UPDATE 1-Oil prices dip amid broader market selloff, despite tightening supplies


* U.S. crude inventories are falling despite rising output

* Asia is showing signs of stronger demand in H2 2017 (Adds Asia demand detail in last 5 paragraphs, updates prices)

SINGAPORE, Aug 18 (Reuters) - Oil prices dipped on Friday as part of a broad-based selloff across markets, and despite signs that crude markets are gradually tightening.

Brent crude futures, the international benchmark for oil prices, were at $51 per barrel at 0414 GMT, down 3 cents from their last close. Brent is set for a 2.2 percent drop this week, the most the week ending July 7.

U.S. West Texas Intermediate (WTI) crude futures were at $47.06 a barrel, also down 3 cents. WTI is also set to drop for the week, down 3.6 percent, and also the most since the week ending July 7.

Oil traders said the crude falls came amid a selloff across many other markets, including U.S. and Asian stocks, where investors voted with their feet amid growing scepticism U.S. President Donald Trump, embroiled in controversy, would achieve his economic agenda.

The falls came despite signs, especially in the United States, that crude markets were gradually tightening.

Despite a 13 percent jump in production <C-OUT-T-EIA> since mid-2016 to 9.5 million barrels per day (bpd), the country's commercial crude inventories <C-STK-T-EIA> have fallen 13 percent from their March records to below 2016 levels.

"EIA data showed that stockpiles fell by 8.95 million barrels to 466.5 million barrels last week. This was the biggest weekly fall since September," ANZ bank said on Friday.

Going forward, much will depend on output levels from the Organization of the Petroleum Exporting Countries (OPEC) which, together with non-OPEC producers like Russia, has pledged to restrict output by 1.8 million barrels per day (bpd) between January this year and March 2018 to tighten the market and prop up prices.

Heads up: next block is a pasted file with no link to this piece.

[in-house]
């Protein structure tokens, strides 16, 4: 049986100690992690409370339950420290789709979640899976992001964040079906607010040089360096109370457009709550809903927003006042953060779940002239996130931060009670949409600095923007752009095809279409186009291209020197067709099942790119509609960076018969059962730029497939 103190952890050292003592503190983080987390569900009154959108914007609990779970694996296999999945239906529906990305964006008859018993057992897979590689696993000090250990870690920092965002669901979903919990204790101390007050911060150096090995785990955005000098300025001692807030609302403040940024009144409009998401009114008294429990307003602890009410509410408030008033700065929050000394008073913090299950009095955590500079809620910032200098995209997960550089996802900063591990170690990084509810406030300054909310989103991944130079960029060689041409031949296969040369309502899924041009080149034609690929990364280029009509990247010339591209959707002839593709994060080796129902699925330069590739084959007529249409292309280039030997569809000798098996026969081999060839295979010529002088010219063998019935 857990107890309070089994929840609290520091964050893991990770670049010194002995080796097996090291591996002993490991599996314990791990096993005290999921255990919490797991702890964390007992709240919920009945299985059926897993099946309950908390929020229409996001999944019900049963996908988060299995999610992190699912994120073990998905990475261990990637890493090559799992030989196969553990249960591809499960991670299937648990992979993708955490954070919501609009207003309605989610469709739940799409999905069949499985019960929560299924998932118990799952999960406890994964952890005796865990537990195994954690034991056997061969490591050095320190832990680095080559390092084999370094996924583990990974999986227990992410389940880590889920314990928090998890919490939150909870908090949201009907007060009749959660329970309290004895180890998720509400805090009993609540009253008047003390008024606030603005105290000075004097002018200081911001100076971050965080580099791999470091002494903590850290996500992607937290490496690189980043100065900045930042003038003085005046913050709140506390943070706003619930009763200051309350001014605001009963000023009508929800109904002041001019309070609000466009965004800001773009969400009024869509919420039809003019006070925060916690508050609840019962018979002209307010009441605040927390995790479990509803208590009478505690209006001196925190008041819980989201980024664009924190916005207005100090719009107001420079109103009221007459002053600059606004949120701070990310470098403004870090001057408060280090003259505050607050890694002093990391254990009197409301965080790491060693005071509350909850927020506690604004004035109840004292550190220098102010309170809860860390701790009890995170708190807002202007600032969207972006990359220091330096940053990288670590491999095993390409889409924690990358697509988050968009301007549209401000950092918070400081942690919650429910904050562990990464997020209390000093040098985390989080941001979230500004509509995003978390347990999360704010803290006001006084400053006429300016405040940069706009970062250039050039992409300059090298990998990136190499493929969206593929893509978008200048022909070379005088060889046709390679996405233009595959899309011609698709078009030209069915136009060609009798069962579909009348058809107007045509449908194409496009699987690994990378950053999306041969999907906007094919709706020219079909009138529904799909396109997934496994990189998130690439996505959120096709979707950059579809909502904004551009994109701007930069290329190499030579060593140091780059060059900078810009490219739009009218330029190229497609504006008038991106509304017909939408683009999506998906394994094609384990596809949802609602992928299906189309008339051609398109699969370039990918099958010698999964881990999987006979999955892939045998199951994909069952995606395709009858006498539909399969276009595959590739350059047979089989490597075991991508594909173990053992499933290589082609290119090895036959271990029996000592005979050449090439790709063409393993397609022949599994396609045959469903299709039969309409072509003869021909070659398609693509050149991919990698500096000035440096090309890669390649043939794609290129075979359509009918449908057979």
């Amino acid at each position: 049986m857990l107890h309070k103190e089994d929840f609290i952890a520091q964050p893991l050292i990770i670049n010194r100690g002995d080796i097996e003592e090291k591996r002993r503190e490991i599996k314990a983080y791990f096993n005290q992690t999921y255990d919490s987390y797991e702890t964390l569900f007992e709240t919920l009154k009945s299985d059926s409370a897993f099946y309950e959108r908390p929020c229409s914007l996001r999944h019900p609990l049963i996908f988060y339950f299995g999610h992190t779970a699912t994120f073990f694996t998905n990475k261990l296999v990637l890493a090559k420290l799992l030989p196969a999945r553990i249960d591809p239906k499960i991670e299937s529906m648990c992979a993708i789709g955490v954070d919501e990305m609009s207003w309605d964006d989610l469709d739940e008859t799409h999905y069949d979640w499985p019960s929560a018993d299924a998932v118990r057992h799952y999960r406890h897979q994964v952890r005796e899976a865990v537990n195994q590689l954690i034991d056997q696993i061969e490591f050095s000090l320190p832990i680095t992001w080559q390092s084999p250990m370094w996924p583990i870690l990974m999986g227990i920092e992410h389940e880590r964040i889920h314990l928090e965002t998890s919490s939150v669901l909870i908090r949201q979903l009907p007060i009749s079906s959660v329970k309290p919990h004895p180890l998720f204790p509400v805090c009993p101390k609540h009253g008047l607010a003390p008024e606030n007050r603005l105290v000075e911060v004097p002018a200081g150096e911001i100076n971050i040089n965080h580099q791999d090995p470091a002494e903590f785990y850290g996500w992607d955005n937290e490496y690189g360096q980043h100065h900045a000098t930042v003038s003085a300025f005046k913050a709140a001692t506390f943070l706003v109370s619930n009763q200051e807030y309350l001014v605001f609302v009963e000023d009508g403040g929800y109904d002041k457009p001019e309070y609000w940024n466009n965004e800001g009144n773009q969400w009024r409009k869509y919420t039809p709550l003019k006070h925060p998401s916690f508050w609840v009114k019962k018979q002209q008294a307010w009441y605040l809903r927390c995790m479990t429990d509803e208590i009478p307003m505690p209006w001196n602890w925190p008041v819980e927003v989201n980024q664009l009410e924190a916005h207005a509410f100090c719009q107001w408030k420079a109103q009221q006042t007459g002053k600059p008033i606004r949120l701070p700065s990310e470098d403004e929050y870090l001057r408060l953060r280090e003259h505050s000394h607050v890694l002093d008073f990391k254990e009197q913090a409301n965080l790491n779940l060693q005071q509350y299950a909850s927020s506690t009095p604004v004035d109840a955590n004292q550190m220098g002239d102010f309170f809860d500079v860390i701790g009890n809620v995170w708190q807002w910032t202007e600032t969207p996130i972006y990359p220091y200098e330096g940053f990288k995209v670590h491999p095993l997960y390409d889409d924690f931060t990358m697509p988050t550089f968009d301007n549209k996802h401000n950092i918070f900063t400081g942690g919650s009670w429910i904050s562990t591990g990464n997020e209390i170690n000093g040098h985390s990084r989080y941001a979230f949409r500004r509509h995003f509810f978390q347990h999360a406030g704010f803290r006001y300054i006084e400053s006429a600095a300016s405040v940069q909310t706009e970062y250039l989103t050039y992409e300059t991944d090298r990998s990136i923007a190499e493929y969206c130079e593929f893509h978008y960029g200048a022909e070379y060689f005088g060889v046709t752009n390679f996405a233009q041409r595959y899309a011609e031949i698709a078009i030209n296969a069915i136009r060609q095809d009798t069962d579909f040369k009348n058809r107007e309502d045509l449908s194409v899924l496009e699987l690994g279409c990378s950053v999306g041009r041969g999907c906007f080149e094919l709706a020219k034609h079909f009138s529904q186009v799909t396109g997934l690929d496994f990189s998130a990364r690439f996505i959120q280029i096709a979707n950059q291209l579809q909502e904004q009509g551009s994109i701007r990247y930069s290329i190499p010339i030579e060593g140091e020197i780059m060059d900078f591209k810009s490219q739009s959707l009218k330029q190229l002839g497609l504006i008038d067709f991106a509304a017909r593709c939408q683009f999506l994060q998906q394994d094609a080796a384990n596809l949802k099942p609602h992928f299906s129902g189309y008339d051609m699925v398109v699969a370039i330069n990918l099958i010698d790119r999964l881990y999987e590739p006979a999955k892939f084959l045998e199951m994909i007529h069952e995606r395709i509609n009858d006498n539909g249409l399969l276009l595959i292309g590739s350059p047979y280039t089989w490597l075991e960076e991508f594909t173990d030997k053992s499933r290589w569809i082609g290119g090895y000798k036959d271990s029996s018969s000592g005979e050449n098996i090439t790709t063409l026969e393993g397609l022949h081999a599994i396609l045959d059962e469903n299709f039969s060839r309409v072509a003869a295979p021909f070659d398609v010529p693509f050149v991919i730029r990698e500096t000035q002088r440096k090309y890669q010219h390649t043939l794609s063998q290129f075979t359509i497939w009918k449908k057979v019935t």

So far, OPEC and Russian output remains high as some members who have pledged to cut are not complying with their targets.

On the demand side, Asia in particular could see some stronger crude orders going into the second half of the year, resulting in a tighter market.

Driven by the start-up of a new refinery in Yunnan province in southern China and the completed expansion of a fuel processing facility at Huizhou, analysts said they expect Chinese crude oil imports to pick up in the second half of the year.

"We expect Chinese crude imports to increase by 700,000 bpd y-o-y (year-on-year) on average in 2H 2017," energy consultancy FGE said.

New oil demand is also coming from Vietnam, which will see record crude oil imports in August as it readies its second refinery for start-up.

"As domestic crude production continues to fall, Vietnam's historical surplus in crude oil will come to an end by 2019, turning the country into a net importer of crude," said Peter Lee, oil analyst at BMI Research.

(Reporting by Henning Gloystein; Editing by Richard Pullin and Christian Schmollinger)